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Originalism, Natural Born Citizens, and the 1790 Naturalization Act: A Reply to Saul Cornell

14 Pages Posted: 29 Oct 2016 Last revised: 1 Dec 2016

Michael D. Ramsey

University of San Diego School of Law

Date Written: October 27, 2016

Abstract

In his essay The 1790 Naturalization Act and the Original Meaning of the Natural Born Citizen Clause: A Short Primer on Historical Method and the Limits of Originalism (2016 Wisconsin Law Review Forward 92), Professor Saul Cornell uses the debate over the Constitution’s natural born citizen clause to illustrate what he regards as the shortcomings of originalist methodology. He makes three main points: (1) that historians’ methodology is different from and superior to the approach of originalist legal scholars; (2) that originalist scholars have reached an erroneously broad reading of the 1790 Naturalization Act; and (3) that, as a result, originalist scholars have misread the natural born citizen clause. I believe each of these points is mistaken. This response addresses them in turn.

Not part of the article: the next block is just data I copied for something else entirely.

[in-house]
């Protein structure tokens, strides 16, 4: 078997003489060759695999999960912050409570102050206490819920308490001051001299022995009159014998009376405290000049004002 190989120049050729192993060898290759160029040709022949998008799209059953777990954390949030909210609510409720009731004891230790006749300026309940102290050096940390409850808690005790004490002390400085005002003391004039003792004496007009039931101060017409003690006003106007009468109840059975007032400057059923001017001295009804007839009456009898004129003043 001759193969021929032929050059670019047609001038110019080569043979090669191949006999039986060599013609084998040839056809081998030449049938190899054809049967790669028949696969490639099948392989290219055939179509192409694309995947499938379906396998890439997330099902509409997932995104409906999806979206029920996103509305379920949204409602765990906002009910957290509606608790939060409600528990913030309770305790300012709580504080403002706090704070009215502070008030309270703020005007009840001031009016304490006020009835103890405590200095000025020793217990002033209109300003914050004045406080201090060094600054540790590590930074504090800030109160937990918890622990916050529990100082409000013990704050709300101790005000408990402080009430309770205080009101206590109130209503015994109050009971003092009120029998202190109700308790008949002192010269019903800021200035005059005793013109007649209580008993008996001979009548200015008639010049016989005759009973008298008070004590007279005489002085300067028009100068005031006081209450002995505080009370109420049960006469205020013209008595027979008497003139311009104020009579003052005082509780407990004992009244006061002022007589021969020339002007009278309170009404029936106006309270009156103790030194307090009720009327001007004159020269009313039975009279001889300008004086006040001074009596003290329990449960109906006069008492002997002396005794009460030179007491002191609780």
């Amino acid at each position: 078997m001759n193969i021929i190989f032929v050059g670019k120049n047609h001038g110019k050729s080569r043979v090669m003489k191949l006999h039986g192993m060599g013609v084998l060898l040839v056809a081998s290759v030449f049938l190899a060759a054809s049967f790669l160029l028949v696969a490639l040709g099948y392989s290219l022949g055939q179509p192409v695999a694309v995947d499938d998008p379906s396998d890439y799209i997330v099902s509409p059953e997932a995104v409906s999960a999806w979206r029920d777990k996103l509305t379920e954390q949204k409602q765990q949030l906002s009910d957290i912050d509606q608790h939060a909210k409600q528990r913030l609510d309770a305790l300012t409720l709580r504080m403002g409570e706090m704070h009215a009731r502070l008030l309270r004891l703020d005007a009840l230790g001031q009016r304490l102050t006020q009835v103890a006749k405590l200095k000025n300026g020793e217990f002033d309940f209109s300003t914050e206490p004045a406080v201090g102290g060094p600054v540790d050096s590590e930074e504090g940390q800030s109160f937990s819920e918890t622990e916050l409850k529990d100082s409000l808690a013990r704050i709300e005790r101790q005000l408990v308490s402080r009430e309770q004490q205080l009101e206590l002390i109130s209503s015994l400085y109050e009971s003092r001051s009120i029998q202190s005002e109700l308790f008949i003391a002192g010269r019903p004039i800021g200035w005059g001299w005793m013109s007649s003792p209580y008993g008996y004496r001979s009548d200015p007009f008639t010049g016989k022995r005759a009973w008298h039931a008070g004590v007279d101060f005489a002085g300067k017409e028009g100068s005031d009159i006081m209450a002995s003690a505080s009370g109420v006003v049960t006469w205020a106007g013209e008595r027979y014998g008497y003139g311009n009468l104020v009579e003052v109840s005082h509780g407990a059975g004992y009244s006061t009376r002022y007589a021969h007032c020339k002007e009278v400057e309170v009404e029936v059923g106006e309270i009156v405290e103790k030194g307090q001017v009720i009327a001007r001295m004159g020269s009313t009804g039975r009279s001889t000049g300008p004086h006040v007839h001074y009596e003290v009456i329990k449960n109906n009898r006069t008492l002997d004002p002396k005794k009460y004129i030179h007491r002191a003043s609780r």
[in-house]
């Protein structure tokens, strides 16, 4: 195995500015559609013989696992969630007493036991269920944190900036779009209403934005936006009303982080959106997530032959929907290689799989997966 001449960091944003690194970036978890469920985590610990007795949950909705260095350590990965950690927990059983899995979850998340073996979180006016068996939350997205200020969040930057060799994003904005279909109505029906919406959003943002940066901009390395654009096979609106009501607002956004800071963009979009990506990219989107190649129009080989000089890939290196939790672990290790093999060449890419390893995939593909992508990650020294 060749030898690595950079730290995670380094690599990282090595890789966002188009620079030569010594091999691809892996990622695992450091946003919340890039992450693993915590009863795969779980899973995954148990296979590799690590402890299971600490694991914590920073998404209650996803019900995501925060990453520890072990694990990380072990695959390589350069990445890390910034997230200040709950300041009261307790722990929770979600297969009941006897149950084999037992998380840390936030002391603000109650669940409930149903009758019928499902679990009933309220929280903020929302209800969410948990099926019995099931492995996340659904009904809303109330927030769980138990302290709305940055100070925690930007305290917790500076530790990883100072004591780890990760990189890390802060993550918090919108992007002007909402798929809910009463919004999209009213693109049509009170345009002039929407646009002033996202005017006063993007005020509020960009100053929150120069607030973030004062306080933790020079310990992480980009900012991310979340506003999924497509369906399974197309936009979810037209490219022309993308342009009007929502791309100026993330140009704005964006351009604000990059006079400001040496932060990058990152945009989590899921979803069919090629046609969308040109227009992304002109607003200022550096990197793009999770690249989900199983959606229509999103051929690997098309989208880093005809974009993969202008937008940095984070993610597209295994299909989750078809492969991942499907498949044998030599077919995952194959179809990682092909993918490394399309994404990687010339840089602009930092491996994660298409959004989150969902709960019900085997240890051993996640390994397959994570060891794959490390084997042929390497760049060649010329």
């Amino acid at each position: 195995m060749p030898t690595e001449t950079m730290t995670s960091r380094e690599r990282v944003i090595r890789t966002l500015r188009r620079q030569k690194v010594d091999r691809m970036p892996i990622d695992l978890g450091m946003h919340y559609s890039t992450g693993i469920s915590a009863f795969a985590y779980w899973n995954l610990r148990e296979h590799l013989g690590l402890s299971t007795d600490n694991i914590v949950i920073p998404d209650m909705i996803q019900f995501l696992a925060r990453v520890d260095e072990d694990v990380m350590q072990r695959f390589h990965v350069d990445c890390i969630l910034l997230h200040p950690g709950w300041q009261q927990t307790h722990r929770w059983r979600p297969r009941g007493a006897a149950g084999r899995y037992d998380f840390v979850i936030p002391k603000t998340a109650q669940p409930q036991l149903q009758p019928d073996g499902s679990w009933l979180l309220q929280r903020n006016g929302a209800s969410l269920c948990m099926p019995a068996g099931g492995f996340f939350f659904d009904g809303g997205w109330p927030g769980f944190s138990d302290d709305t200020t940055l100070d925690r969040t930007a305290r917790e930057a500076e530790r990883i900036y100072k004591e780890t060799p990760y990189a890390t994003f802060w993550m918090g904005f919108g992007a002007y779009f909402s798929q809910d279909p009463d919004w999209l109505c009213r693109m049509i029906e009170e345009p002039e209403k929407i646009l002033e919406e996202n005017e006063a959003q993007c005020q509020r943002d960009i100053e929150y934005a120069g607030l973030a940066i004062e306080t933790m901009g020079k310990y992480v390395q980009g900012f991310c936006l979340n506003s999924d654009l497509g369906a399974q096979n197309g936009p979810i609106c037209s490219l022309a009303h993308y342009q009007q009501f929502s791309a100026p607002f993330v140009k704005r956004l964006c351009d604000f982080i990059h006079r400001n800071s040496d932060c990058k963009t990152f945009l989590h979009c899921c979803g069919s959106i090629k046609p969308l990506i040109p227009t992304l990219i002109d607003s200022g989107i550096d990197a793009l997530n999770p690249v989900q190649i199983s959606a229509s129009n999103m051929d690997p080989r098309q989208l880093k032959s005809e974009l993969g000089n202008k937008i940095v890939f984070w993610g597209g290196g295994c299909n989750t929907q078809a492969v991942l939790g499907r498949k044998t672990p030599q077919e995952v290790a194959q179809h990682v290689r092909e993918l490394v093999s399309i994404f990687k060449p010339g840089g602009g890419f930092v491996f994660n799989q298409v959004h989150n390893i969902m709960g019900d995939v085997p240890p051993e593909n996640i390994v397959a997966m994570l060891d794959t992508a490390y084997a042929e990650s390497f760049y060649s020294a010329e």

Keywords: natural born citizen, president, election, eligibility clause, 1790 Naturalization Act, originalism, constitutional interpretation

JEL Classification: K30, K37, K39

Suggested Citation

Ramsey, Michael D., Originalism, Natural Born Citizens, and the 1790 Naturalization Act: A Reply to Saul Cornell (October 27, 2016). Wisconsin Law Review Forward, 2016; San Diego Legal Studies Paper No. 16-233. Available at SSRN: https://ssrn.com/abstract=2860290

Michael D. Ramsey (Contact Author)

University of San Diego School of Law ( email )

5998 Alcala Park
San Diego, CA 92110-2492
United States
619-260-4145 (Phone)
619-260-2218 (Fax)

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